I have also had teams that were not offensively proficient, yet were defensively skilled. While looking at it from a pure wins/losses perspective, I am not sure the record of the defensive team was that much different than the offensive team [although I think on the whole, my defensive teams did win slightly more games]. Yet from a competitive standpoint, one thing was very clear; my defensive oriented teams competed much better than my offensive oriented teams, and it was not even close. Sure, we would lose games, but I don’t think we were ever blown out. In fact, in many of the games we lost, we had chances to win, but couldn't pull it out [ironically enough due to our lack of ability to score].
From game to game, it was much easier to predict outcomes based on the level of our opponent. Unlike the offensive oriented teams, our ability to defend was consistent. There weren’t games where we were not effective on that end of the floor, and that allowed us to stay close with superior teams. Our inability to play well offensively would certainly be the blame for the losses, yet we competed on a much higher, more consistent level. While there were frustrations, these teams were much more enjoyable to coach because they players put in great effort and you can’t get too down when your players do that.
The conclusions I draw from these experiences have shaped my philosophy. If you have a team that is good enough to compete for a championship, it is impossible to do so without proficiency on both ends of the floor. Sure, a very skilled offensive, but mediocre defensive team may compile a very daunting record [or vise versa]. However, my experiences with those teams showed that at the point where you are in playoff competition, teams have weeded the weaker element out of the tournament and your team will face only very good basketball teams from that point on. If you are deficient on one end of the floor, regardless of the fact you might have handily beaten almost every opponent that regular season, the top two or three teams in the league will challenge you because they are probably equal to you or better on one end of the floor or the other.
So, all of that and you say "Both!" Jason?
But I will say this… Defense may not necessarily win you a championship, but it will absolutely allow you to compete. Offense may make your games fun and exciting, and you might even blow some people out.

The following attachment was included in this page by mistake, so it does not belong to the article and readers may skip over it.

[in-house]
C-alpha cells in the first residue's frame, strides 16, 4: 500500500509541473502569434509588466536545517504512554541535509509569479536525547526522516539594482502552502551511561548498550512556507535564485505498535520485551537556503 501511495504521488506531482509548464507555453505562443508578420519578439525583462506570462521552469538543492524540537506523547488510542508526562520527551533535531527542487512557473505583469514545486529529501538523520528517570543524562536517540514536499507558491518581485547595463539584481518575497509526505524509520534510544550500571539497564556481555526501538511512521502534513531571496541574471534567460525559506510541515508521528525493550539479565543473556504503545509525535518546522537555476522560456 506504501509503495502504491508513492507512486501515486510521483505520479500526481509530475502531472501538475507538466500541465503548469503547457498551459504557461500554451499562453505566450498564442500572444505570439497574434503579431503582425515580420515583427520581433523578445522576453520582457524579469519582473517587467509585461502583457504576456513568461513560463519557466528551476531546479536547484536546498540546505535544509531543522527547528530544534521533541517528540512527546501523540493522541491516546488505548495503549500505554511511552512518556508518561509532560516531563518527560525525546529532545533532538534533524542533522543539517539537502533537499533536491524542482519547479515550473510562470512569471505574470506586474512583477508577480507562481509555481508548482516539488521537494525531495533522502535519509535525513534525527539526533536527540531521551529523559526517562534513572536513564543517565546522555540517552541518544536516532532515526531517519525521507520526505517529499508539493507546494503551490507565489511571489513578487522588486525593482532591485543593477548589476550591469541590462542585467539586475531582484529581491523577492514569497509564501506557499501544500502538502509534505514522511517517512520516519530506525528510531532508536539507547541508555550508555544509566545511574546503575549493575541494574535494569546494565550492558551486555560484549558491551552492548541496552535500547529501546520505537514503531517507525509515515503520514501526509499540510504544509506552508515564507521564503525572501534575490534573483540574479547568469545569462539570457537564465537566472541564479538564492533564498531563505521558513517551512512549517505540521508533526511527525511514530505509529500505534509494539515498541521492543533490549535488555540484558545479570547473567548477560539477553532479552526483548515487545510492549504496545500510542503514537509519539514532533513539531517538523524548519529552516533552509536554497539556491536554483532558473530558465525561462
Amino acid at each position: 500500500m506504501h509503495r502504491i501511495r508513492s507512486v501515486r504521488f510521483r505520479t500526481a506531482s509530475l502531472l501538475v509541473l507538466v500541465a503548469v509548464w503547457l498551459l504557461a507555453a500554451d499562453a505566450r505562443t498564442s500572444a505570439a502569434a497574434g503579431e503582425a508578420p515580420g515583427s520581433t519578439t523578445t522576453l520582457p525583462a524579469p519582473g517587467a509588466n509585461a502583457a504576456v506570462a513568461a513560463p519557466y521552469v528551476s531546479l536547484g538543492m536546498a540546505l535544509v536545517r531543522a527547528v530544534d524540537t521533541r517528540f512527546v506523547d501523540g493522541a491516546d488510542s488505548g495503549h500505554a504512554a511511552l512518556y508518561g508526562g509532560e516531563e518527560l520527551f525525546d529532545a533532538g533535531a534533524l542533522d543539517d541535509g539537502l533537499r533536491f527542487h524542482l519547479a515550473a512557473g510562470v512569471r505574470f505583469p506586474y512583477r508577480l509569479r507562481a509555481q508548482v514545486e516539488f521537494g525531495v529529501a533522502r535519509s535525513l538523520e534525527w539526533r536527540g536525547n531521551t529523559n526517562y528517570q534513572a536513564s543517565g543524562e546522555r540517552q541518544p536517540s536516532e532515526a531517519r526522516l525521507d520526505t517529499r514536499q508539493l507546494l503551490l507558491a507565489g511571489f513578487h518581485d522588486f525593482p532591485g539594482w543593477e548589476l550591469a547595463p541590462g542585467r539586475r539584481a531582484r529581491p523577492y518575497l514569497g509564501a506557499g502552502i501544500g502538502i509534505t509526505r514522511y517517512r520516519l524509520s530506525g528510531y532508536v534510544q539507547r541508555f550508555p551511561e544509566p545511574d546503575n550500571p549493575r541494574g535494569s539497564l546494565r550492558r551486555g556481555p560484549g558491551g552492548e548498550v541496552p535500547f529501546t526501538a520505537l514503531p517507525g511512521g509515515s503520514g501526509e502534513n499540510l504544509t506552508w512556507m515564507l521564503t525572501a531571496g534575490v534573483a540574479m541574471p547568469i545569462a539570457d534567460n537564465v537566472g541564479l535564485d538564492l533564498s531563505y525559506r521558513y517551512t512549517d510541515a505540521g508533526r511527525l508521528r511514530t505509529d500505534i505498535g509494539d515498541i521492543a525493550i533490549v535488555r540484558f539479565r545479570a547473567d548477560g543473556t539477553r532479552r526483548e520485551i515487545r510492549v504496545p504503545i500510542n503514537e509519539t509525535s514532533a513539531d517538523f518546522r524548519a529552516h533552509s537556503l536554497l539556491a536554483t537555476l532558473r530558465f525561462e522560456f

CLICHÉ WARNING: William Osler said, "What is the student but a lover courting a fickle mistress who ever eludes his grasp?" I think the mistress he was talking about is offense.
There are many things that can affect your ability to score. You can be having a good or bad night. Your confidence can be diminished. The defense might match up well against what you do. Any number of things can cause your offensive game to tank from one game to the next.
Defense is constant. It is a mentality of competing. Sure, you might physically be tired or injured, but from a mental standpoint, defense relies less on confidence and feel, and more on aggression and effort. Those two things allow teams to compete at a high level.
When it comes to a team that is bad at both, it is much more appropriate to focus on the defensive end of the floor, because watching a team consistently compete hard every game is better than watching a team that looks good one night and is embarrassing the next, when record-wise there is not much difference in wins and losses.
For a better part of the last decade, Suns fans have endured this debate. Charles Barkley was proven correct, as he noted so boisterously on last night's TNT telecast, about the fact that an all offense, little defense philosophy is fun but gets you nowhere. While nobody brought up the fact that all defense and little offense is no fun and gets you nowhere, it does illustrate exactly why the Suns front office deems it important to inject defense into their culture.
But doing so takes more than saying so. It will be interesting to see the ongoing changes that will be made to begin the transition into a more defensive mindset. Part of that means forgoing players that can score in favor of player that defend. It remains to be seen whether that philosophy will actually translate onto the court and into rotations. Certainly guys like Beasley, Brown, Johnson, Morris and Marshal, all not known to be even adequate defenders, would likely see less floor time than guys like Dudley, Dragic, Tucker, Scola and O'Neal, who all have shown a tendency to put more effort to that end of the floor. Alvin Genrty finally figured that out by going to a lineup of Dragic, Dudley, Tucker, Scola and Gortat. We shall see whether that lineup dominates and holds it's rightful spot under the Hunter regime and whether they are going to be true to their word about defense, or if it is all just words.